Dynamic Programming: Climb to the top of the staircase with minimum cost

climb to the top of this staircase with minimum penalty
Photo by Roberto Carlos Roman on Unsplash

Frankly speaking, I would rather take the elevator, except when an interviewer forces you to take the stairs.

It isn’t fair that you have to exert so much physical effort. On top of it, you have to remember that every step has an underlying penalty.

Your task is to reach the top of the staircase by incurring a minimum possible penalty. As a coder, your step count starts from zero. Your starting step can be step zero or step one, and you can move one or two-step forward.

Note: You will have at least two steps to take.


Input: [20, 10, 30]

Output: As you can start from one, you will incur a penalty of 10 and then jump to the top.

Input: [1, 3, 4, 2, 6]

Output: You can incur a penalty of 1 & 4 or 3 & 2 and either way, with a minimum cost of 5 you can reach the top.

Breaking it down

Say suppose your problem looked like the image below:

Choices to get to the top

You can reach the top of the staircase from step 3 or step 4. Those are your only possible choices.

This seems like an optimization problem while making some choices and solving the problem (reaching the top) would require solving the subproblems: you need to know the best way to reach step 3 and step 4.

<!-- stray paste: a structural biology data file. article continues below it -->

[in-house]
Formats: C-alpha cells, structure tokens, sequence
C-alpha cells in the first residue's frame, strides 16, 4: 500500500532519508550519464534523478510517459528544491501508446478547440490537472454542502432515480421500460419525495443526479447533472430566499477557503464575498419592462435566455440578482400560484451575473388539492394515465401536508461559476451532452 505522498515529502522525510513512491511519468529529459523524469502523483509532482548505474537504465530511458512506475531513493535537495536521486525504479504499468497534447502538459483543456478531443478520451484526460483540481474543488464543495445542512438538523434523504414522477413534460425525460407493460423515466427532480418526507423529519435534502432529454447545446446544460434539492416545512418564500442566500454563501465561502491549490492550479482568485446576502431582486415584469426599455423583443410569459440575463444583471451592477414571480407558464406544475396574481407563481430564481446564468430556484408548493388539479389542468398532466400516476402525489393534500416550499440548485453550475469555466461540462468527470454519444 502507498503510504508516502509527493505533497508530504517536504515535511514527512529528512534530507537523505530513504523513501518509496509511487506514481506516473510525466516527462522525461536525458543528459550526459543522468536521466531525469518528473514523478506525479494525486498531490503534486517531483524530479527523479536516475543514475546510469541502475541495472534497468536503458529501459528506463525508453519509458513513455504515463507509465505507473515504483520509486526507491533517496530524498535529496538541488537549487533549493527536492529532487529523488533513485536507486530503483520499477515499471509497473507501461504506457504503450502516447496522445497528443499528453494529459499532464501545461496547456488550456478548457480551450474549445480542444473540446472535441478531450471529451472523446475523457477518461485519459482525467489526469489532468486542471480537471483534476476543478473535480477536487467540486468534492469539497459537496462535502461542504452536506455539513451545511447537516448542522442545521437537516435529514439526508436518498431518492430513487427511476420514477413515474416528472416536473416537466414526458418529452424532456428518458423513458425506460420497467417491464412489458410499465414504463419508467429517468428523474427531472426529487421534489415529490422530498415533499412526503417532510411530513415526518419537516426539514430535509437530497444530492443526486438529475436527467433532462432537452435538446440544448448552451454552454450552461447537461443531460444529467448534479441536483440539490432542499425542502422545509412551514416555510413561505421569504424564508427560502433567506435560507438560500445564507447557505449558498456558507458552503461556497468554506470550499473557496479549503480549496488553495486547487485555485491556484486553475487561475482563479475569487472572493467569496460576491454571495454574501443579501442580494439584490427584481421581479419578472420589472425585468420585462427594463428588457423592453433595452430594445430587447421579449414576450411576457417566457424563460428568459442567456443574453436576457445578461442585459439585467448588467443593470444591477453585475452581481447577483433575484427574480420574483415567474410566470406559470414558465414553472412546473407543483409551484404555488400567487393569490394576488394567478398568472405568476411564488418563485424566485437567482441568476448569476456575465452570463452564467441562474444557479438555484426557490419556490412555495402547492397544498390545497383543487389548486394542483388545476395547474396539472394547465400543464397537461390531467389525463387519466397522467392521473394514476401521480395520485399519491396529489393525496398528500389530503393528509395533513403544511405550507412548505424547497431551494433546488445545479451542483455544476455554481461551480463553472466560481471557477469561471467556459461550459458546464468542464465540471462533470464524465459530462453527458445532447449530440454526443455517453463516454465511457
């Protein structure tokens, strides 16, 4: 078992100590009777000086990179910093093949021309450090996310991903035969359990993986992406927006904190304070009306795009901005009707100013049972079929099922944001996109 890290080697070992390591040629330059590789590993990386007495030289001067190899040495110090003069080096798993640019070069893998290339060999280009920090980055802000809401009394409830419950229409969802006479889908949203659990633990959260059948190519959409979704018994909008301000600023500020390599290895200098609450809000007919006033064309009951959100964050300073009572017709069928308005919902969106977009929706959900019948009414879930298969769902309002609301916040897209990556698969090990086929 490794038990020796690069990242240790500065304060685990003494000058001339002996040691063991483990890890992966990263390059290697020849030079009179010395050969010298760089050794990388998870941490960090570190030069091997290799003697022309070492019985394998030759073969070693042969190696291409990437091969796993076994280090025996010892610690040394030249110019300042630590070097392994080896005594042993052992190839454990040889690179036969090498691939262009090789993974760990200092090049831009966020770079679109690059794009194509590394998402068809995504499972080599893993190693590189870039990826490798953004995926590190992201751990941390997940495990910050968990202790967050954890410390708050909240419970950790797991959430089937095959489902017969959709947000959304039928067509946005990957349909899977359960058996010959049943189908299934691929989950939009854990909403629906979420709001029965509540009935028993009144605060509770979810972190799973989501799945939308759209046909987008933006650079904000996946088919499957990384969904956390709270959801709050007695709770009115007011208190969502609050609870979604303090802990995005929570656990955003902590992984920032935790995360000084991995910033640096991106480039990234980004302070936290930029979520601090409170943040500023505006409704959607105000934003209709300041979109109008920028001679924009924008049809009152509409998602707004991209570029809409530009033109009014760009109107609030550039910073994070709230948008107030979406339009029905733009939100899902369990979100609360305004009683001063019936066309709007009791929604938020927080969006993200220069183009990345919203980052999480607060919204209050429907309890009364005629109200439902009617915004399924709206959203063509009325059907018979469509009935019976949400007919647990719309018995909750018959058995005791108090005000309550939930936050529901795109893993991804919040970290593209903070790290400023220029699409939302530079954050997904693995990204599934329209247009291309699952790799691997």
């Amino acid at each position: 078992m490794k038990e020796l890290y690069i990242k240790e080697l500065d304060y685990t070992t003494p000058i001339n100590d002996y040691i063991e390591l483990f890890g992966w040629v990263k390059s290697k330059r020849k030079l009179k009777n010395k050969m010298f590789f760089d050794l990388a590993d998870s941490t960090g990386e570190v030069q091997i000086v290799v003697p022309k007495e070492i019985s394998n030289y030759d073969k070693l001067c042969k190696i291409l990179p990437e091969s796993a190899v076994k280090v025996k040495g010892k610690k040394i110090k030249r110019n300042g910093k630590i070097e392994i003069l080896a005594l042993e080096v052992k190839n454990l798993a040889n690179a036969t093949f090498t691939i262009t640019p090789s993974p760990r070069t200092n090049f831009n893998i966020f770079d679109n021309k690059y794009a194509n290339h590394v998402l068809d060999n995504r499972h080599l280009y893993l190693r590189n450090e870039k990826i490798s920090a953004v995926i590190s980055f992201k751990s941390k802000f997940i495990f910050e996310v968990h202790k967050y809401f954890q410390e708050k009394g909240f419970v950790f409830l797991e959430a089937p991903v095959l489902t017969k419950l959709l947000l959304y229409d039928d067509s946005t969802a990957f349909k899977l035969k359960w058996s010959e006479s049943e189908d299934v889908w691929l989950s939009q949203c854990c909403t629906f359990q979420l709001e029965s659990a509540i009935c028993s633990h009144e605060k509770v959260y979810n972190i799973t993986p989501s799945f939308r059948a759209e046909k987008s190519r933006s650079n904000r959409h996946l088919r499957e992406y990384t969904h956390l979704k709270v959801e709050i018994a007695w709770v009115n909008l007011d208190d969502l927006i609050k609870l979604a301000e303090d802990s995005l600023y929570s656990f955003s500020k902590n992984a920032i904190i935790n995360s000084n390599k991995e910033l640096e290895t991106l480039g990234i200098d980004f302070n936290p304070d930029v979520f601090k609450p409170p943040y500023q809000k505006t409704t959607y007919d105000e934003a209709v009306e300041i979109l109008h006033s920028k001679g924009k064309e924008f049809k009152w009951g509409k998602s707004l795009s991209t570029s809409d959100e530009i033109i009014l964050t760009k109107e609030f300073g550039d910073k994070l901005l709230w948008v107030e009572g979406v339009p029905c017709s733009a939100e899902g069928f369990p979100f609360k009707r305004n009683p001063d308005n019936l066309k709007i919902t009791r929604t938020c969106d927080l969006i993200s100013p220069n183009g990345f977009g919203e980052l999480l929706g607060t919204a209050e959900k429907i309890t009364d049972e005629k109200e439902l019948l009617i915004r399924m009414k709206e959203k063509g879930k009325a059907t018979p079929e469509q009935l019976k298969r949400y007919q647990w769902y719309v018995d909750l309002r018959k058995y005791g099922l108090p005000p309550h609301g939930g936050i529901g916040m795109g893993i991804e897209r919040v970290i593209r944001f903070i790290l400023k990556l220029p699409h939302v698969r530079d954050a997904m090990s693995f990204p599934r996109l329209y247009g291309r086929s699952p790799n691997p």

This problem reeks of dynamic programming.

Bottom-up approach

Computations at each step (literally)

The cost associated with step 0 and step 1 are straightforward as you can start from either of them. The minimum cost of any other step is calculated with the computation below:

DP[i] = Cost[i] + min(Cost[i-1], Cost[i-2])

Life is about tradeoffs or in words, this means to reach the current step n, it is imperative to decide if it is cheaper to come from step n-1 or step n-2.

Now, if you break the problem into its sub-problems, the only thing you need to worry about is the minimum cost of reaching a step 0, then step 1, then step 2… step n.


Solving the problem with a DP array of size n where n is the number of steps. The DP[i] holds the minimum cost/penalty to reach the step i.

Using DP array

Here the time complexity is O(n) as we have to iterate over all the steps and space complexity is also O(n) as we have a DP array of size n.

Reducing space complexity

If you check out the source code of the solution above, then you will notice that:

Only dp[i-1] and dp[i-2] are required for each i

If we could use two variables to store these values, then we would not need an array of size n, where n is the number of steps.

Space efficient: Storing only the last two stairs data.

Here, in the above solution, only the step i-1 and step i-2 data is stored and updated at the end of each iteration. This ensures the loop invariant of the last two-step data is maintained.

Also, the space complexity of the solution is now O(1) or constant space.



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